CAPE ELIZABETH — Ben True hugged Joan Benoit Samuelson and the embrace was full of honest-to-goodness emotion. Never mind their great differences in age and accomplishments.
Never mind that he wasn’t born when she won the 1984 Olympic gold medal and ran into America’s hearts.
True finished third to Bedan Karoki and Stephen Kosgei in Saturday’s TD Beach to Beacon 10K. Samuelson was congratulating him and he was over the moon.
“She’s Joan,” said True. “Of course she’s relevant and it doesn’t matter if you’re male or female.”
Tuesday is the 30th anniversary of Samuelson’s astonishing run to win the first women’s marathon in Olympics history. It’s been 35 years since she won the Boston Marathon for the first time in 1979. She won it again in 1983.
Samuelson is 57 now, but her shadow over the sport of women’s distance running has grown rather than diminished. Probably because no American has been able to take her place.
“She’s the one,” said Sheri Piers of Falmouth, the women’s masters winner Saturday. “She is the face of running. This sport is tough and it’s mean. When you slow down, you get pushed aside or swept under the rug.
“That’s never happened to Joan. She’s the top dog. I think she’ll always be on top.”
Samuelson stood maybe five yards behind the finish line Saturday, watching the final kick to the finish. She saw the drama play out as Karoki and Kosgei collapsed in exhaustion almost at her feet. Then there was True, the Mainer from North Yarmouth. His goal is to become an Olympian. A tick bite hurt his chances in 2012.
Now he was trying to catch the Kenyans. He was like a white stallion running between the fallen on a field of battle, said Samuelson. Yes, even she can turn poetic in the passion of a close race.
She embraced young Will Geoghegan of Brunswick, the first designated Maine runner to finish. She embraced Gemma Steel and Shalane Flanagan, who finished a very close one-two in the women’s race.
Instead of peeling off to hobnob with the elites, Samuelson stayed to slap hands, cheer and congratulate the thousands of other runners.
“Everyone knows my story,” she said. “But everyone has their story, too, and that’s what this race is about.”
Such a big heart for such a little woman. Janet Villiotte, 42, was several strides past the finish line when she did a neat about-face and doubled back. She had run right by Samuelson.
“I was 12 and growing up in Michigan when she ran out of the tunnel (at the Los Angeles Coliseum in the 1984 Olympics.) I said right then I was going to be just like Joan and become a runner.”
Thanks to life’s twists and turns, Villiotte moved to Cape Elizabeth several years ago. She’s run this race several times but Saturday was the first time she saw Samuelson. So Villiotte turned around. She had to tell Joan she was inspired by her. She had to thank her, 30 years later.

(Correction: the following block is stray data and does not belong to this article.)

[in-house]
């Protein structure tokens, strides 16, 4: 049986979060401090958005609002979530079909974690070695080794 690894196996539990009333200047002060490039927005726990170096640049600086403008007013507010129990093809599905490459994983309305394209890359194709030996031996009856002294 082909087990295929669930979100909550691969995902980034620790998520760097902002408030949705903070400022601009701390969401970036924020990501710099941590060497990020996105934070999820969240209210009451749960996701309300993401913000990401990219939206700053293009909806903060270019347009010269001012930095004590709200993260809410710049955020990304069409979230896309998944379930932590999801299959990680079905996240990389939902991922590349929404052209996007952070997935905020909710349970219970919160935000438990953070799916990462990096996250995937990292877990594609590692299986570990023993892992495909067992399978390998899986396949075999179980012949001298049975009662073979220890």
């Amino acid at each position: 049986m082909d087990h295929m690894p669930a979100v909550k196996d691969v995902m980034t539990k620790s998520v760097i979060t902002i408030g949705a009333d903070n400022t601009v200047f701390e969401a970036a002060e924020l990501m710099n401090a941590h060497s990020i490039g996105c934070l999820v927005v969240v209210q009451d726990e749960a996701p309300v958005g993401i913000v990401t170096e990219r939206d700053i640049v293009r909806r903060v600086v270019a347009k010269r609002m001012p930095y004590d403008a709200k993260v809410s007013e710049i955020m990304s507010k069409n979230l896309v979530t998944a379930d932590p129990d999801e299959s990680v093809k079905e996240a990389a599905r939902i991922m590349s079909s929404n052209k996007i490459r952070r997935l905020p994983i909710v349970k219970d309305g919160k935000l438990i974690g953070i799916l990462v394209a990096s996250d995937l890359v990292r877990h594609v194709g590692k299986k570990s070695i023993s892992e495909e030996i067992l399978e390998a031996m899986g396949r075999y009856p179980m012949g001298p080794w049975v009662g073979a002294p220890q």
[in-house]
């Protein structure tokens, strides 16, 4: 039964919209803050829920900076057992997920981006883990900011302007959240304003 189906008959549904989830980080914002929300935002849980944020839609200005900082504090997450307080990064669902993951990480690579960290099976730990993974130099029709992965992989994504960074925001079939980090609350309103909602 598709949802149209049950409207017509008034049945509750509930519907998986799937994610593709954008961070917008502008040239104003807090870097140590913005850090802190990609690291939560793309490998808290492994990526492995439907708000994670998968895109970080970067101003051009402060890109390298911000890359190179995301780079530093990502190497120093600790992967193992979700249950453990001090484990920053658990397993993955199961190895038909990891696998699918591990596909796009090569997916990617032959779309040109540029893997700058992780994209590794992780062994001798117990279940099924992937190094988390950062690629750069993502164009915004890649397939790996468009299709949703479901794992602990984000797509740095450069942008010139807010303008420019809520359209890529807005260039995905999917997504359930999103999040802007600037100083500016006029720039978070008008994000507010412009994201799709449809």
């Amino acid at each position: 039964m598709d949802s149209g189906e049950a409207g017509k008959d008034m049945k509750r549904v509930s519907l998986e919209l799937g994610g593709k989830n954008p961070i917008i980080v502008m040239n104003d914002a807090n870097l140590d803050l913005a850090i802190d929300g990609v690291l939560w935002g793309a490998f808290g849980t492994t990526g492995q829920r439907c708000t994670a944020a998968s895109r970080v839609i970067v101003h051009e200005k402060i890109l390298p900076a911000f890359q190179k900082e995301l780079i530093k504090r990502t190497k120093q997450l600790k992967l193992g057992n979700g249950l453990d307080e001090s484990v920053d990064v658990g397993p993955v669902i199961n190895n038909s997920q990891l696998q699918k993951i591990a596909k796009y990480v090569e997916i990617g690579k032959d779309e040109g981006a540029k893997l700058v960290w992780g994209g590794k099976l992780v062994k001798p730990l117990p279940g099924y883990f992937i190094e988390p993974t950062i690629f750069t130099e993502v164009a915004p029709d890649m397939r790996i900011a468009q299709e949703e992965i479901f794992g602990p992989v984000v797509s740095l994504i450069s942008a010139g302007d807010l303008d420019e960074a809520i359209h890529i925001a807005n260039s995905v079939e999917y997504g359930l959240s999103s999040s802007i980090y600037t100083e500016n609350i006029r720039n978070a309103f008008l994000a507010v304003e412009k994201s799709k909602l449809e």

Katherine Dubois, 20, of Scarborough crossed the finish line, looked up, and there was Samuelson. “She said ‘Great job, great race.’ I’ll never forget that. I run cross country at Connecticut College and Joan inspires all of us.”
Leif Erickson, 37, and a Boston University graduate living in Gorham, altered his path to meet Samuelson.
“I started running two and a half years ago and she was my inspiration to start. My mom, too, because she battled cancer for 15 years with a sense of humor. But I saw Joan run in Boston and I’ve never forgot that.”
Heath MacVane of Yarmouth finished and saw Samuelson approach. She’s known MacVane since he was a youngster growing up on an island in Casco Bay, he said. She had to tell him: nice job. “What do I see now? Her strength, her kindness.”
True sometimes goes on training runs with Samuelson. At 28 his legs are much fresher. Then he glances over at Samuelson and gets a full dose of her tenacity.
Samuelson brought vegetables from her garden to the True family household the other day.
When Karen Rand McWatters, a Boston Marathon bombing survivor, moved to the Portland area last year, she and her husband, Kevin, found a plant at their front door. It was a housewarming gift from Samuelson, who also sought out Kevin McWatters in April before he ran the Boston Marathon. She had cookies to give him.
Larry Wold is the president of TD Bank Maine, the race’s primary sponsor. He’s run in the race every year. “I’m running to the finish, see Joan and think, ‘How cool is this?’ ”
Steve Solloway can be contacted at 791-6412 or at: